• Looking at excess return divided by the downside deviation in of 0.09 in the period of the last 3 years, we see it is relatively smaller, thus worse in comparison to SPY (0.53).

Ulcer:

'The ulcer index is a stock market risk measure or technical analysis indicator devised by Peter Martin in 1987, and published by him and Byron McCann in their 1989 book The Investors Guide to Fidelity Funds. It's designed as a measure of volatility, but only volatility in the downward direction, i.e. the amount of drawdown or retracement occurring over a period. Other volatility measures like standard deviation treat up and down movement equally, but a trader doesn't mind upward movement, it's the downside that causes stress and stomach ulcers that the index's name suggests.'

Which means for our asset as example:
  • Compared with the benchmark SPY (5.91 ) in the period of the last 5 years, the Ulcer Ratio of 8.15 of Coca-Cola is greater, thus worse.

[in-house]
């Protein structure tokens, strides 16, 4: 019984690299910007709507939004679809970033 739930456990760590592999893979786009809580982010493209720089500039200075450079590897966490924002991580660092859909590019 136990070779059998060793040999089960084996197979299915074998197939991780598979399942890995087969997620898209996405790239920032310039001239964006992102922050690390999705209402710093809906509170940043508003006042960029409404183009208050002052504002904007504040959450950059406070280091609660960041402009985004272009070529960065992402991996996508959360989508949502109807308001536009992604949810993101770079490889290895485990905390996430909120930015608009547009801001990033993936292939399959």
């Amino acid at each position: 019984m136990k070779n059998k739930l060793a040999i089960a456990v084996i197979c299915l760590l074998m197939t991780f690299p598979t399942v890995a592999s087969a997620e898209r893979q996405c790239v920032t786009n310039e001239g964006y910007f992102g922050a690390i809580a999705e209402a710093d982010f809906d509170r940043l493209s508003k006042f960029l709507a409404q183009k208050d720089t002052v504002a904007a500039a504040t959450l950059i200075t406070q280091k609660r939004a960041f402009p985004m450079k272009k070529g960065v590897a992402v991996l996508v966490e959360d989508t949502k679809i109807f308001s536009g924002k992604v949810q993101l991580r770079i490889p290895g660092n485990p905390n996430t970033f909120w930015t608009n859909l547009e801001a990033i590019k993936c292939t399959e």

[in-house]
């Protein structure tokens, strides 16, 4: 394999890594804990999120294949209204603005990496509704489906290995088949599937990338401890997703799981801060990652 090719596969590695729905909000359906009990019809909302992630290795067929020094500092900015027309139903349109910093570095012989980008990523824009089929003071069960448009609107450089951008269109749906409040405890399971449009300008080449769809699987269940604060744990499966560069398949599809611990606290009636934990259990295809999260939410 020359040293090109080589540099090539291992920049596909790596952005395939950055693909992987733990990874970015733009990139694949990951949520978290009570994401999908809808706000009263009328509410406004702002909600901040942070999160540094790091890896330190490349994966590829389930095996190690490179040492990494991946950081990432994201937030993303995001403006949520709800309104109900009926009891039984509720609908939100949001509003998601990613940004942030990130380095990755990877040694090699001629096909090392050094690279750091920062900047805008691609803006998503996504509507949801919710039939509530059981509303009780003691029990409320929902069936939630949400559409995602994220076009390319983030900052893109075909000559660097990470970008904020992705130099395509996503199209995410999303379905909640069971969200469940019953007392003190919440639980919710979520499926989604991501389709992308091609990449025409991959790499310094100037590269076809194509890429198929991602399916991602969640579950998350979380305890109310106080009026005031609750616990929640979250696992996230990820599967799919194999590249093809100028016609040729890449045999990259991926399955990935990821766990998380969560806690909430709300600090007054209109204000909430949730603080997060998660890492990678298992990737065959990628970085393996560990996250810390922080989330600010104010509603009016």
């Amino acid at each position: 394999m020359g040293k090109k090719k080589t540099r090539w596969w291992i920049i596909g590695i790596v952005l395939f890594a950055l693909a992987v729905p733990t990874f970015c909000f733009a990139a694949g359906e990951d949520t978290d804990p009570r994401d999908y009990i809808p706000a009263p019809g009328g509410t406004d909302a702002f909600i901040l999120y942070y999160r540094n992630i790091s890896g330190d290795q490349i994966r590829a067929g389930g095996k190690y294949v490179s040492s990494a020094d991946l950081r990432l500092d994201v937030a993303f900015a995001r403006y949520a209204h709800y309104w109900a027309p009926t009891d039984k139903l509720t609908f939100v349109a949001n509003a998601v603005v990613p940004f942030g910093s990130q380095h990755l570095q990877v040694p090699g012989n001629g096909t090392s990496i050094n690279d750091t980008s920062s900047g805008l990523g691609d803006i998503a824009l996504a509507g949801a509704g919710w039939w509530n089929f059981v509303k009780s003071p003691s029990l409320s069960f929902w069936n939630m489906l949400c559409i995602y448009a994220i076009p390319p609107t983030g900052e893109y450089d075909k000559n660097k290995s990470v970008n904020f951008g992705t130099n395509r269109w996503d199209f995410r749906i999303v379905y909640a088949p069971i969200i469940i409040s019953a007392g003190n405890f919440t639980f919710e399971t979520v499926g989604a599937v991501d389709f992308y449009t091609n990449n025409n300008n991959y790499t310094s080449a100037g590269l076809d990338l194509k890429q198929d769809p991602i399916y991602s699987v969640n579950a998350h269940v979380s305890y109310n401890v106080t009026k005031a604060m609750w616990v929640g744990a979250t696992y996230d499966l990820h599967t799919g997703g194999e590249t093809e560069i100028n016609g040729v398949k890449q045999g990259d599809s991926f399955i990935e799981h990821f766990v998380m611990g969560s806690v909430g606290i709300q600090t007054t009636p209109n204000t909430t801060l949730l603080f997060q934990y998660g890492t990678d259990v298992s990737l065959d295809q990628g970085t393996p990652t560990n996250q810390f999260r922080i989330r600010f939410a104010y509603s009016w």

• During the last 3 years, the Ulcer Ratio is 9.39 , which is greater, thus worse than the value of 7 from the benchmark.

MaxDD:

'Maximum drawdown is defined as the peak-to-trough decline of an investment during a specific period. It is usually quoted as a percentage of the peak value. The maximum drawdown can be calculated based on absolute returns, in order to identify strategies that suffer less during market downturns, such as low-volatility strategies. However, the maximum drawdown can also be calculated based on returns relative to a benchmark index, for identifying strategies that show steady outperformance over time.'

Which means for our asset as example:
  • The maximum drop from peak to valley over 5 years of Coca-Cola is -37 days, which is smaller, thus worse compared to the benchmark SPY (-33.7 days) in the same period.